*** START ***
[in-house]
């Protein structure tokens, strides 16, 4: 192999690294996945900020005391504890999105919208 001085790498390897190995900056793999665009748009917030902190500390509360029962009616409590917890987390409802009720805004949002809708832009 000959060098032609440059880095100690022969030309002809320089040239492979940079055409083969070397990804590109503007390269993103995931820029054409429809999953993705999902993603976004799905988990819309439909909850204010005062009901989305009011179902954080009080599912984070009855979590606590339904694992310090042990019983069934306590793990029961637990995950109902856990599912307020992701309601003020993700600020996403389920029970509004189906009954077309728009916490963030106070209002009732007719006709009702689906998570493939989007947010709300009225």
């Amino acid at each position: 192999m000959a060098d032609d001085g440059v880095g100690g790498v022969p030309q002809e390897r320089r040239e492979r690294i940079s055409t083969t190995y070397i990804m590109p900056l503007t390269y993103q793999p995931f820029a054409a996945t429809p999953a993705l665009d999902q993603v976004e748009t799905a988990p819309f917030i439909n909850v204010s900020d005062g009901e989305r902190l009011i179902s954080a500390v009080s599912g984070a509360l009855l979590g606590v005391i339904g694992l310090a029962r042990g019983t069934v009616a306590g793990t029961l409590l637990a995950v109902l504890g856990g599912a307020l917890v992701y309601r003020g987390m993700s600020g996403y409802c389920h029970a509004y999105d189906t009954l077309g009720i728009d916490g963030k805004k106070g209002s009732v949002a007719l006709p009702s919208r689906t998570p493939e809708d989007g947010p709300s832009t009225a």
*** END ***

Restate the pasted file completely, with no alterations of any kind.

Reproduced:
[in-house]
């Protein structure tokens, strides 16, 4: 192999690294996945900020005391504890999105919208 001085790498390897190995900056793999665009748009917030902190500390509360029962009616409590917890987390409802009720805004949002809708832009 000959060098032609440059880095100690022969030309002809320089040239492979940079055409083969070397990804590109503007390269993103995931820029054409429809999953993705999902993603976004799905988990819309439909909850204010005062009901989305009011179902954080009080599912984070009855979590606590339904694992310090042990019983069934306590793990029961637990995950109902856990599912307020992701309601003020993700600020996403389920029970509004189906009954077309728009916490963030106070209002009732007719006709009702689906998570493939989007947010709300009225």
């Amino acid at each position: 192999m000959a060098d032609d001085g440059v880095g100690g790498v022969p030309q002809e390897r320089r040239e492979r690294i940079s055409t083969t190995y070397i990804m590109p900056l503007t390269y993103q793999p995931f820029a054409a996945t429809p999953a993705l665009d999902q993603v976004e748009t799905a988990p819309f917030i439909n909850v204010s900020d005062g009901e989305r902190l009011i179902s954080a500390v009080s599912g984070a509360l009855l979590g606590v005391i339904g694992l310090a029962r042990g019983t069934v009616a306590g793990t029961l409590l637990a995950v109902l504890g856990g599912a307020l917890v992701y309601r003020g987390m993700s600020g996403y409802c389920h029970a509004y999105d189906t009954l077309g009720i728009d916490g963030k805004k106070g209002s009732v949002a007719l006709p009702s919208r689906t998570p493939e809708d989007g947010p709300s832009t009225a």